Newsroom | “It’s Just a Great Path”

MAG News

Every day, Stevie Milne rides her bike 6.67 miles to work as an instrument repair technician in Tempe, and the same distance home again.

Prop 400

On the Move Partners in Progress logoUnder Proposition 400 in 2004, Maricopa County voters approved an extension of the half-cent sales tax for transportation. This series highlights projects built under Prop 400 — to let you know where your money is going and how it is improving your transportation experience.

Every day, Stevie Milne rides her bike 6.67 miles to work as an instrument repair technician in Tempe, and the same distance home again. Most of her commute takes place along the Rio Salado Pathway, which extends more than 18 miles through parts of Phoenix, Tempe, Scottsdale, and Mesa.

Rio Salado Bike Riders

“Riding your bike is a sense of freedom. I can go at my pace. It is my body moving my piece of machine. There’s just something about connecting with a bike and being on a road,” says Milne, who also is president of the Tempe Bicycle Action Group. “There’s something very calming and peaceful and rewarding about riding your bike as opposed to driving in a car. Also it is cheaper, besides the environmental effects and the health effects…I feel like cycling and bikes are just all around the best way to be active and feel connected.”

Bicycle enthusiast Jeff Caslake is used to commuting in traffic during the weekday, and finds the continuous off-street Rio Salado path a welcome weekend escape. He rides the entire length of the pathway from 15th Avenue in Phoenix to Dobson Road in Mesa at least once a year.

“The huge advantage to most bicyclists is there’s no car interaction at all,” says Caslake. “There’s a point even in a vehicular cyclist’s life I think that you just sort of get weighed down where ‘I really don’t want to deal with traffic right now.’ So, the Rio Salado path is awesome for that…You can actually go and relax while bicycling as opposed to being aware of traffic, what I’m going to do at this intersection next. So the Salado path removes all of those concerns.”

Just as the path has multiple users from multiple cities, it was constructed with a blend of funding sources to provide far-reaching regional system benefits. The Regional Transportation Plan that voters approved as part of Proposition 400 in 2004 includes not only a half-cent sales tax for transportation, but a mix of federal, state and regional funding overseen by the Maricopa Association of Governments (MAG).

Support from MAG was critical in making the Rio Salado path possible across multiple jurisdictions. Support included initial assistance for design, and funding to construct several underpasses along the path. Of particular benefit is being able to cross under the Valley’s freeways, including Loop 101, Loop 202, SR 143, and Interstate 10.

Because of the environmental benefits of walking and hiking, federal Congestion Mitigation and Air Quality Improvement Program funding was used for the path.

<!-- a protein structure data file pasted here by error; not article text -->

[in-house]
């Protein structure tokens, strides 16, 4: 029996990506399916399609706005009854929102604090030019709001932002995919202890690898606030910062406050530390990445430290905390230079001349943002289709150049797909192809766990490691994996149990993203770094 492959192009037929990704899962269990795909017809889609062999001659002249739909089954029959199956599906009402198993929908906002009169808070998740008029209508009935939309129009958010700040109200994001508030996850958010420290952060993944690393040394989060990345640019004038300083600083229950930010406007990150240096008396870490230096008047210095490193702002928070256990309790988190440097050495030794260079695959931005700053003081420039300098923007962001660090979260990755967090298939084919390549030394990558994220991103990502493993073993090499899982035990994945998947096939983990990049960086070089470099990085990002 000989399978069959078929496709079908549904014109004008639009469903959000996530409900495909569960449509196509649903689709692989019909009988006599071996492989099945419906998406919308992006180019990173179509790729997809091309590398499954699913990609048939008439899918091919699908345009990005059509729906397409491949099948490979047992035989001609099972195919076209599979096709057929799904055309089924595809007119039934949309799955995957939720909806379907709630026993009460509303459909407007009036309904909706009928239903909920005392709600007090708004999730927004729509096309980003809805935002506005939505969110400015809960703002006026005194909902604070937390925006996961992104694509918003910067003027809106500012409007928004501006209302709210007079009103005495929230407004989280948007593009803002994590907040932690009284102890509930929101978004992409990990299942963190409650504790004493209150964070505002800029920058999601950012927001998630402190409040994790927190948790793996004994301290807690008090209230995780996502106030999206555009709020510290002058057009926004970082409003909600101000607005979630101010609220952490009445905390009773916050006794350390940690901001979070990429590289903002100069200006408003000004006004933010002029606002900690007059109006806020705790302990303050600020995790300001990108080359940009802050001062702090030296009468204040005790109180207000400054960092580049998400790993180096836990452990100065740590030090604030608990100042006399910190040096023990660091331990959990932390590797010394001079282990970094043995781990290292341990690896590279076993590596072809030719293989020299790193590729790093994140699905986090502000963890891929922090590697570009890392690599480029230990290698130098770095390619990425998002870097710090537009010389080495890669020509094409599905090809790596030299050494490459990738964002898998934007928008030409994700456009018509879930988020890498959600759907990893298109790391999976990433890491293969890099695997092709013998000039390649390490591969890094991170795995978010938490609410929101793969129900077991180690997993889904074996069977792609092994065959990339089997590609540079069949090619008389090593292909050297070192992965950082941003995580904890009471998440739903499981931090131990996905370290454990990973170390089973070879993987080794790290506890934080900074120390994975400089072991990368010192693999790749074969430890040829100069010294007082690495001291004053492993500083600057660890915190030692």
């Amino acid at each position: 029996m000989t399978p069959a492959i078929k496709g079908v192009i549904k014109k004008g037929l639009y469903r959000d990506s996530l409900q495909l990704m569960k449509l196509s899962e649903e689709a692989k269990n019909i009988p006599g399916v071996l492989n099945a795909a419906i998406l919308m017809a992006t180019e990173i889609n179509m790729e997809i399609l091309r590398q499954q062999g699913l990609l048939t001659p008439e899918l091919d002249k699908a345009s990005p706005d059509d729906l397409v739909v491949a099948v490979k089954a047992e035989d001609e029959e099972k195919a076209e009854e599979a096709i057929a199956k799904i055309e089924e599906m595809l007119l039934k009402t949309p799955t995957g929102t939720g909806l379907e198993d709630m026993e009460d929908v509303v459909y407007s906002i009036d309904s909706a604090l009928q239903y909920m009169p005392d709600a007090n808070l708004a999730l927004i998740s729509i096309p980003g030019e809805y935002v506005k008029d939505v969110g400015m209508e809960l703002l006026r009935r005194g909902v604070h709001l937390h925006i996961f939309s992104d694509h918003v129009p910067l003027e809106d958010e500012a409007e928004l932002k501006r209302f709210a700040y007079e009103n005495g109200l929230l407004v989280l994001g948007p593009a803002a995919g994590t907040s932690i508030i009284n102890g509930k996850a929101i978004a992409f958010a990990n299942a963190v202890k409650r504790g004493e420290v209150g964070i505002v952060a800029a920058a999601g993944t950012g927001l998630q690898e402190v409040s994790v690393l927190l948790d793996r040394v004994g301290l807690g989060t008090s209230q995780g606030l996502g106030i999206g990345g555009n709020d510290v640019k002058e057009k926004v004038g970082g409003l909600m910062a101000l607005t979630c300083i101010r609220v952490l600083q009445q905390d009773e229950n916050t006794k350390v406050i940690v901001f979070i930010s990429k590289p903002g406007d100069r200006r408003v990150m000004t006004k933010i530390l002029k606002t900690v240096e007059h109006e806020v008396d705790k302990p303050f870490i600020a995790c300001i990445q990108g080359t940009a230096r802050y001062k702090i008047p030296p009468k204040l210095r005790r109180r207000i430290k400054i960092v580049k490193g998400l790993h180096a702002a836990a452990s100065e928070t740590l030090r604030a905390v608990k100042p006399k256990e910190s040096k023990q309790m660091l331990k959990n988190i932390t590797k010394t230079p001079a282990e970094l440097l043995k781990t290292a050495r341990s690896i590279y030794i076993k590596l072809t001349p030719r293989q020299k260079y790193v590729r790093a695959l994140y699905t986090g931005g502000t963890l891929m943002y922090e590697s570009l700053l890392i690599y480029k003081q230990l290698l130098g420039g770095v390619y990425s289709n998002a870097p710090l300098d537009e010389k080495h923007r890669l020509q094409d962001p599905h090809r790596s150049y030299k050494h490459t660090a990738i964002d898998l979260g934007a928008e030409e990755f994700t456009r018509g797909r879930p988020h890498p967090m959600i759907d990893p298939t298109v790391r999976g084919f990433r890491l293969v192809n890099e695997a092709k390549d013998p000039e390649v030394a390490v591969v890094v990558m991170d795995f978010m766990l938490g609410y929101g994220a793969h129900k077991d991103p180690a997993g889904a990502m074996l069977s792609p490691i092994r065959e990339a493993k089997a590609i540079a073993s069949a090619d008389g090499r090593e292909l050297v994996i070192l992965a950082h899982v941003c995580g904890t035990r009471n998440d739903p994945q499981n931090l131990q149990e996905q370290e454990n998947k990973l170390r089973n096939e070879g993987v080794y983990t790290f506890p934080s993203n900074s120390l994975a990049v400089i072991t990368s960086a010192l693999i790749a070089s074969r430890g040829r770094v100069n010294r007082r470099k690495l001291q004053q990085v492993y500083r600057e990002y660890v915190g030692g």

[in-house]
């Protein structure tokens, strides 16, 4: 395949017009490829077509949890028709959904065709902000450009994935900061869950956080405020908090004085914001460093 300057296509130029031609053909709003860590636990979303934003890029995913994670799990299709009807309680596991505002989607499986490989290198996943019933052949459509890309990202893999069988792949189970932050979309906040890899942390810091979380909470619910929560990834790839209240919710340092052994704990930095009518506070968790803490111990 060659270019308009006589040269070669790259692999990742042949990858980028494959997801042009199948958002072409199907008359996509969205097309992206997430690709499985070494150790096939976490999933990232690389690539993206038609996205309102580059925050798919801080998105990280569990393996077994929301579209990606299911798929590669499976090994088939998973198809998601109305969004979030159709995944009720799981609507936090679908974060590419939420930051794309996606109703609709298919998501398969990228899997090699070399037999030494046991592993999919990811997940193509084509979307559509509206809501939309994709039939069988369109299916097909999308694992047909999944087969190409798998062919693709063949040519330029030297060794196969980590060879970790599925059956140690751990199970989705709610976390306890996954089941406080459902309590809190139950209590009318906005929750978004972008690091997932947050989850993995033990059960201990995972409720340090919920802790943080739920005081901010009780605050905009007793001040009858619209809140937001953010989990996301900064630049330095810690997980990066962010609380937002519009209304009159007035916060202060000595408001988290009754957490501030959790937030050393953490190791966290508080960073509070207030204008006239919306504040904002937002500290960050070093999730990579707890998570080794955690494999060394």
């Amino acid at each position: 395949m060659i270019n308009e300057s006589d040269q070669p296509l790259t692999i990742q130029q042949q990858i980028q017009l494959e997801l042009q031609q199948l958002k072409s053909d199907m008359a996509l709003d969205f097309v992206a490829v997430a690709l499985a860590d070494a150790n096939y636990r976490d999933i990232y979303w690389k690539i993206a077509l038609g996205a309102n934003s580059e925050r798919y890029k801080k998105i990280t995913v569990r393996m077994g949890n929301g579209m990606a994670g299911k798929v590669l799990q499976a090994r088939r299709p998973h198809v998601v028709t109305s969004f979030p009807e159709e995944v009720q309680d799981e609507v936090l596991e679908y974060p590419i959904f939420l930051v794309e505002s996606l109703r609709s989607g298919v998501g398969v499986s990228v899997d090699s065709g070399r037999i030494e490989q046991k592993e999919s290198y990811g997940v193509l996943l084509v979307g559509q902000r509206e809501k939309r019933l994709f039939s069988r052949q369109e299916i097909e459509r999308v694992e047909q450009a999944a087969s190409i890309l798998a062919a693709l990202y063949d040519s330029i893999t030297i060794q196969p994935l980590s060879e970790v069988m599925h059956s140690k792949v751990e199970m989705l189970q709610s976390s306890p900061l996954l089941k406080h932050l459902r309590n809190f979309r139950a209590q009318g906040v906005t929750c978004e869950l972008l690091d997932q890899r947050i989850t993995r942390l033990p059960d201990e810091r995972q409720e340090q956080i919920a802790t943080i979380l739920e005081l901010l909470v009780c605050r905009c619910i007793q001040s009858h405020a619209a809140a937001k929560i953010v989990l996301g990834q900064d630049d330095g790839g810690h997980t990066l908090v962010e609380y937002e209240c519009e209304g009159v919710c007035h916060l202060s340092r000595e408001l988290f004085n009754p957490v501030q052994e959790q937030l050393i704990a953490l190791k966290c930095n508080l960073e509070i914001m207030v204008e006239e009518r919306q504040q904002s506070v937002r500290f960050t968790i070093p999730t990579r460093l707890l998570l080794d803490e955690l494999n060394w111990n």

For Stevie Milne and Jeff Caslake, the pathway is a favorite place to take out-of-towners, with a mix of urban art and natural desert scenery along the river.

“We’re sort of in a floodplain area, there’s not a lot of building right up against (the path), at least on the one side,” says Caslake. “I can see Four Peaks. I can see Mount Ord on a good day. And if I’m turned around and riding the other way, the White Tank Mountains, Camelback Mountain, Piestewa Peak are visible.” (See gallery below for photos taken during his rides.)

Caslake uses his bicycle to commute 1.5 miles to work, and runs errands that range from picking up groceries to put in his saddlebags to even hauling a TV to Goodwill using a bike trailer.

“I’m too cheap to drive and too lazy to walk,” laughs Caslake. “At a mile and a half, it’s a 30-minute walk, a 10-minute bike ride or like a 7-minute car drive. There really wasn’t a need for a car so we’ve gotten down to a one car family at this point, and my wife’s car actually ends up with fewer miles on it over the year than my bicycle does.”

Milne says she often recommends the path to other cyclists – and has even recommended it to her parents.

“I have convinced them to sell their house and move somewhere along the Rio Salado path, because in my words, ‘I can bike to you and it will be easy.’ So I will be using it in a commuter sense to hopefully get to my parents, but I will be heading east, so it really is just a great path.”

First four photos courtesy City of Tempe. Remaining photos taken by Jeff Caslake.
Click on a thumbnail photo to see a larger version
Rio Salado pathway photo 1
Rio Salado pathway photo 2
Rio Salado pathway photo 3
Rio Salado pathway photo 4
Rio Salado pathway photo 5
Rio Salado pathway photo 6
Rio Salado pathway photo 7
Rio Salado pathway photo 8
Rio Salado pathway photo 9
Rio Salado pathway photo 10
Rio Salado pathway photo 11
Rio Salado pathway photo 12

Published March 18, 2021